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New Gatchaman Crowds insight (ガッチャマンクラウズ インサイト) poster art in the June issue of Otomedia Magazine (Amazon US | JP), with dressed up versions of Joe Hibiki, Sugane Tachibana, and Rui Ninomiya, illustrated by key animator Rina Sugimoto (杉本里菜).

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The Heroic Legend of Arslan (アルスラーン戦記)

Serious looks for almost everyone in this “All for One” themed spread in the latest issue of Newtype Magazine (Amazon US | JP), illustrated by action director Satoshi Kimura (木村哲) and chief character designer Shingo Ogiso (小木曽伸吾).

SUPERGIRL TAKES OFF: Why Kal El’s cousin soars in this bright new take in the comics

There has been a lot resting on Supergirl since it swooped in to break the drought of female-lead superhero shows. When the first images of Melissa Benoist as the title character appeared, there was speculation that it would be going down the Man Of Steel road and present itself as something moodly and aloof. When the six-minute-long preview appeared on YouTube, all these doubts vanished. The characters were quirky, the colours were back and jokes came thick and fast. But people still couldn’t make their minds up. Some thought it fun, many thought it ridiculous, and comparisons to the Saturday Night Live sketch Black Widow: Age Of Me were alarmingly accurate. It looked like The Devil Wears Prada with superpowers.

Everyone knows that nay-saying comic-book fans are difficult to sway, which is one of the reasons we’re so enthusiastic. The others include…

THE CAST

We have a lot of confidence that Whiplash star Melissa Benoist will be a fantastic lead and carry the show, but we’re also quite excited for the rest of the cast. Mehcad Brooks, who played Benedict ‘Eggs’ Talley in True Blood, is taking the role of Kara Zor-El’s potential love interest James Olsen, and Homeland’s David Harewood plays a former CIA agent named Hank Henshaw, who is now head of the Department of Extra-Normal Operations. Supergirl is also pulling on the heartstrings of retro DC fans with Kara’s adoptive parents: the original 1984 Supergirl Helen Slater is sharing scenes with the new one as Sylvia Danvers, as is Dean Cain (Clark Kent from the Nineties’ series Lois & Clark: The New Adventures Of Superman), who will be appearing Sylvia’s husband Fred. Other stars to get excited about include Calista Flockhart (Ally McBeal) as Kara’s cut-throat boss Cat Grant, Laura Benanti (Nashville) as Karas’s birth mother Alura Zor-El and Chyler Leigh (Grey’s Anatomy) as Kara’s adoptive sister Alex Danvers.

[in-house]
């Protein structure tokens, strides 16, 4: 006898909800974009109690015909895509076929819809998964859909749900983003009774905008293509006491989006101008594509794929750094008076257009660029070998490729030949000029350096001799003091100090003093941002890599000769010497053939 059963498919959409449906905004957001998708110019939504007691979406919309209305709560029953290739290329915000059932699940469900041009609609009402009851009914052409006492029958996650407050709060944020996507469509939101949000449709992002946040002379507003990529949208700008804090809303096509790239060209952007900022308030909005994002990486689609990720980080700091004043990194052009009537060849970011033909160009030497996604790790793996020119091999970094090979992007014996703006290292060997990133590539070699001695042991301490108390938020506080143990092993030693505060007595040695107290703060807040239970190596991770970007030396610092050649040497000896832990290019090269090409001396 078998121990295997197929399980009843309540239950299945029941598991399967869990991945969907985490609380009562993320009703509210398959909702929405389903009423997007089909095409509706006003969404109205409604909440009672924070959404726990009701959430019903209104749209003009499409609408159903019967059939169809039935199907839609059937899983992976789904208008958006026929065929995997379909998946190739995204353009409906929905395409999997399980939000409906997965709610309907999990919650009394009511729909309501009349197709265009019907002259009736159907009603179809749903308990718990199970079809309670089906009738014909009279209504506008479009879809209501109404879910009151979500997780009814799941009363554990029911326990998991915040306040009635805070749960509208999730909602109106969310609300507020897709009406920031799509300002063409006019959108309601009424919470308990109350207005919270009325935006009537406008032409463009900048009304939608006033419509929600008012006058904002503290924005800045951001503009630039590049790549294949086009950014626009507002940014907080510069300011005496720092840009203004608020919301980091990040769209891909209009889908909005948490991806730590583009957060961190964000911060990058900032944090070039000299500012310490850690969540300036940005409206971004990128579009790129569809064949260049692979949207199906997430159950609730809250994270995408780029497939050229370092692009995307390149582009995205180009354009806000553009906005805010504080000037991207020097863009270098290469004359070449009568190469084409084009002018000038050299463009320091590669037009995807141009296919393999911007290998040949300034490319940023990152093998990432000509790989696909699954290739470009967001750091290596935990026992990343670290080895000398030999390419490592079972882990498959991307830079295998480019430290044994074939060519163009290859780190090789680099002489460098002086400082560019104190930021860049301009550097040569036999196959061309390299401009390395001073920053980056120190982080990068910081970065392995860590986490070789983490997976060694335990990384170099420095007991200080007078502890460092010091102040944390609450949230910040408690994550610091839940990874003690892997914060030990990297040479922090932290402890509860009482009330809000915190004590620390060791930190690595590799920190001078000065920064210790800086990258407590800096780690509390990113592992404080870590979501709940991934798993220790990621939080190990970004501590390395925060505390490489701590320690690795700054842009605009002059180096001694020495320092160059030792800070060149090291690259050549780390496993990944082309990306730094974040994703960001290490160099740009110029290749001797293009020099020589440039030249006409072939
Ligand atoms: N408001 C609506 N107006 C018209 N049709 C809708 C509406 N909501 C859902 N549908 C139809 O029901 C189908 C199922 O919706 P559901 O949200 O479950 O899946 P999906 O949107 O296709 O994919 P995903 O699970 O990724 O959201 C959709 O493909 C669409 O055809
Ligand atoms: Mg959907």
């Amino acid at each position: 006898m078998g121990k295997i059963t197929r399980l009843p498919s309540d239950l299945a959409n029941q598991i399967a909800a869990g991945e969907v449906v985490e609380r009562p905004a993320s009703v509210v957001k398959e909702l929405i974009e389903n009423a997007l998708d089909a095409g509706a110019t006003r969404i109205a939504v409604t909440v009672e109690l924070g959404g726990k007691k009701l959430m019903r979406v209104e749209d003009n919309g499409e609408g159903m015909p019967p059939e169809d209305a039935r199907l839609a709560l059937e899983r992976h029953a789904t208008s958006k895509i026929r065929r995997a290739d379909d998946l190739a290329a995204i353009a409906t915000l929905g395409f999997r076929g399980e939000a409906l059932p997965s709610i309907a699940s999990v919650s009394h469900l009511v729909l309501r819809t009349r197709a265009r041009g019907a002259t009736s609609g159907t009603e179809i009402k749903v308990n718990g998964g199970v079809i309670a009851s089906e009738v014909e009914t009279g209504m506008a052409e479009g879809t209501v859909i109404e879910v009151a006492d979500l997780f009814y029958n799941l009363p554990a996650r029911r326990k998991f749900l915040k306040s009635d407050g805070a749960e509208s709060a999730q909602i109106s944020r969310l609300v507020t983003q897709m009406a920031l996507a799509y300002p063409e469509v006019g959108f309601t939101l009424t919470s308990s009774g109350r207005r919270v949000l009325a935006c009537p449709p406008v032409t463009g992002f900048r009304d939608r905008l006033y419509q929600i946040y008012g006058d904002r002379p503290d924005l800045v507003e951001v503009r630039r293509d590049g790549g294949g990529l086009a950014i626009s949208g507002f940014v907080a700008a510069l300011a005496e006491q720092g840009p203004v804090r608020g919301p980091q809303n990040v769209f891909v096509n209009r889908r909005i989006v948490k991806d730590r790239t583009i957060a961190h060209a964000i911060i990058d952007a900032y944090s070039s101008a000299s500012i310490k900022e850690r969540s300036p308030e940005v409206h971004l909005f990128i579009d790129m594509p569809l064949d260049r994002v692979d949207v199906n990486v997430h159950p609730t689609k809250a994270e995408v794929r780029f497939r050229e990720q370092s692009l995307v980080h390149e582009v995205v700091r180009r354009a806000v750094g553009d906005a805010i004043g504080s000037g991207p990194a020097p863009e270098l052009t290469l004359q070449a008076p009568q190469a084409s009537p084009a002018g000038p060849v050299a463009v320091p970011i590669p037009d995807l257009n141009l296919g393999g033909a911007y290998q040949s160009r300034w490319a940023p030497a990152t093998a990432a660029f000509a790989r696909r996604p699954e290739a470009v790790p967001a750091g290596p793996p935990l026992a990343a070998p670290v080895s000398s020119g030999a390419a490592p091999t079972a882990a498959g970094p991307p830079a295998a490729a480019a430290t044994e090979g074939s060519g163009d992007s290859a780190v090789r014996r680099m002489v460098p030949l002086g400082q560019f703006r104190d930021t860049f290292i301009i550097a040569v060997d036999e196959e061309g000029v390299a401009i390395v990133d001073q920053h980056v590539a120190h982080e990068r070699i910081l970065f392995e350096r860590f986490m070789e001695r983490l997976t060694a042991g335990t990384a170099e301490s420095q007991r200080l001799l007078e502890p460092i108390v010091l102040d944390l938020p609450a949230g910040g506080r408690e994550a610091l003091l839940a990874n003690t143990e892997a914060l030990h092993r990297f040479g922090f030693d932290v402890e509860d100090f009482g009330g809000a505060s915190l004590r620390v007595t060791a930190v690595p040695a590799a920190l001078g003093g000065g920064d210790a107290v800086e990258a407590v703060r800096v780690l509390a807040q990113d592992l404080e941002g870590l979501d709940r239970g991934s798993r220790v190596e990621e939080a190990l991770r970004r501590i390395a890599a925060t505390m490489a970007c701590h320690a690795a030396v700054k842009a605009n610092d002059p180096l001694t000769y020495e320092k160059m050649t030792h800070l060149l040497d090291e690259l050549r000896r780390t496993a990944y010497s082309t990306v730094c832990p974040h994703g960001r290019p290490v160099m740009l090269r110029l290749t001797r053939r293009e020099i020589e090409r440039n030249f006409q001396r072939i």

THE CHARACTERS

The obvious onde here is Kara Zor-El who we haven’t seen on screen since Laura Vandervoot’s version in Smallville. Going by the trailer alone, it looks as though Benoist is taking a quirky and adork-able but tough as nails approach to the character, though it’s difficult to form opinions based on six minutes of shootouts and office coffe runs.

Another character we’re itching to see is Jimmy Olsen, Clark Kent’s old photographer buddy from his days at the Daily Planet. In Supergirl, he has left that life behind (sort of), and now works at CatCo with Kara.

THE CONNECTIONS

As it was developed by Greg Berlanti, it’s possible it could cross over into the rest of the Berlanti DC Universe. There’s no reason Kara couldn’t team up with Arrowm The Flash or even the Legends of Tomorrow, other than the fact that Supergirl is being shown on CBS instead of The CW. Even if the characters don’t meet, the shows could share continuity. Berlanti isn’t the only person stringing DC’s TV world together though: costume designer Colleen Atwood also created Oliver Queen and Barry Allen’s signature looks, meaning they would all look amazing as super-suave crime-fighting trio.

GIRL OF STEEL

First appearance: Action Comics #252 (1959), story: 'The Supergirl From Krypton’

POWERS

Super strength, Flight, Invulnerability, Super speed, Heat vision, Freeze breath, X-ray vision, Superhuman hearing, Healing factor;

First appearance in New 52: Supergirl #1 (2011)